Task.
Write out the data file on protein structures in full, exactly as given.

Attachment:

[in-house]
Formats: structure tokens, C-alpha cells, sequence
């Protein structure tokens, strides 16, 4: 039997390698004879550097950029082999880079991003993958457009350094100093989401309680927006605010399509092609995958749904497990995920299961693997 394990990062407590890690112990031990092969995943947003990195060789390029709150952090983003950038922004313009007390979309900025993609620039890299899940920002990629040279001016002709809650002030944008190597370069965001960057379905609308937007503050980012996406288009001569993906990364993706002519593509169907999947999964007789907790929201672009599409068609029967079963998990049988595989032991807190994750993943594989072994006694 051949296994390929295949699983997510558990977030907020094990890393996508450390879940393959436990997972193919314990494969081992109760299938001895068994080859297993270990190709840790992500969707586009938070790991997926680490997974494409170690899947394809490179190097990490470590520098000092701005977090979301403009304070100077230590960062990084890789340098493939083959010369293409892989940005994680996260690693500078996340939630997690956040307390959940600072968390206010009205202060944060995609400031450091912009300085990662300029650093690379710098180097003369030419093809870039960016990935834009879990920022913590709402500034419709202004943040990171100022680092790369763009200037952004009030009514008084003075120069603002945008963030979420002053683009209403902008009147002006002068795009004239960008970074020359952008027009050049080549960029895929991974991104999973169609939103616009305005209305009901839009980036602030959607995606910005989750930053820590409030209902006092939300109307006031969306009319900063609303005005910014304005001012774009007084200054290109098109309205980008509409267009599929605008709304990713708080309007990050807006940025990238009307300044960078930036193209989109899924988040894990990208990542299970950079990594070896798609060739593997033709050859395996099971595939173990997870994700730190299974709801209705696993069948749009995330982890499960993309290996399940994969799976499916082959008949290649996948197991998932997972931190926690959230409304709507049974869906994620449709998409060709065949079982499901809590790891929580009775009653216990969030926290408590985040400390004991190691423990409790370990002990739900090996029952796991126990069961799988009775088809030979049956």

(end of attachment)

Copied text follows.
[in-house]
Formats: structure tokens, C-alpha cells, sequence
């Protein structure tokens, strides 16, 4: 039997390698004879550097950029082999880079991003993958457009350094100093989401309680927006605010399509092609995958749904497990995920299961693997 394990990062407590890690112990031990092969995943947003990195060789390029709150952090983003950038922004313009007390979309900025993609620039890299899940920002990629040279001016002709809650002030944008190597370069965001960057379905609308937007503050980012996406288009001569993906990364993706002519593509169907999947999964007789907790929201672009599409068609029967079963998990049988595989032991807190994750993943594989072994006694 051949296994390929295949699983997510558990977030907020094990890393996508450390879940393959436990997972193919314990494969081992109760299938001895068994080859297993270990190709840790992500969707586009938070790991997926680490997974494409170690899947394809490179190097990490470590520098000092701005977090979301403009304070100077230590960062990084890789340098493939083959010369293409892989940005994680996260690693500078996340939630997690956040307390959940600072968390206010009205202060944060995609400031450091912009300085990662300029650093690379710098180097003369030419093809870039960016990935834009879990920022913590709402500034419709202004943040990171100022680092790369763009200037952004009030009514008084003075120069603002945008963030979420002053683009209403902008009147002006002068795009004239960008970074020359952008027009050049080549960029895929991974991104999973169609939103616009305005209305009901839009980036602030959607995606910005989750930053820590409030209902006092939300109307006031969306009319900063609303005005910014304005001012774009007084200054290109098109309205980008509409267009599929605008709304990713708080309007990050807006940025990238009307300044960078930036193209989109899924988040894990990208990542299970950079990594070896798609060739593997033709050859395996099971595939173990997870994700730190299974709801209705696993069948749009995330982890499960993309290996399940994969799976499916082959008949290649996948197991998932997972931190926690959230409304709507049974869906994620449709998409060709065949079982499901809590790891929580009775009653216990969030926290408590985040400390004991190691423990409790370990002990739900090996029952796991126990069961799988009775088809030979049956």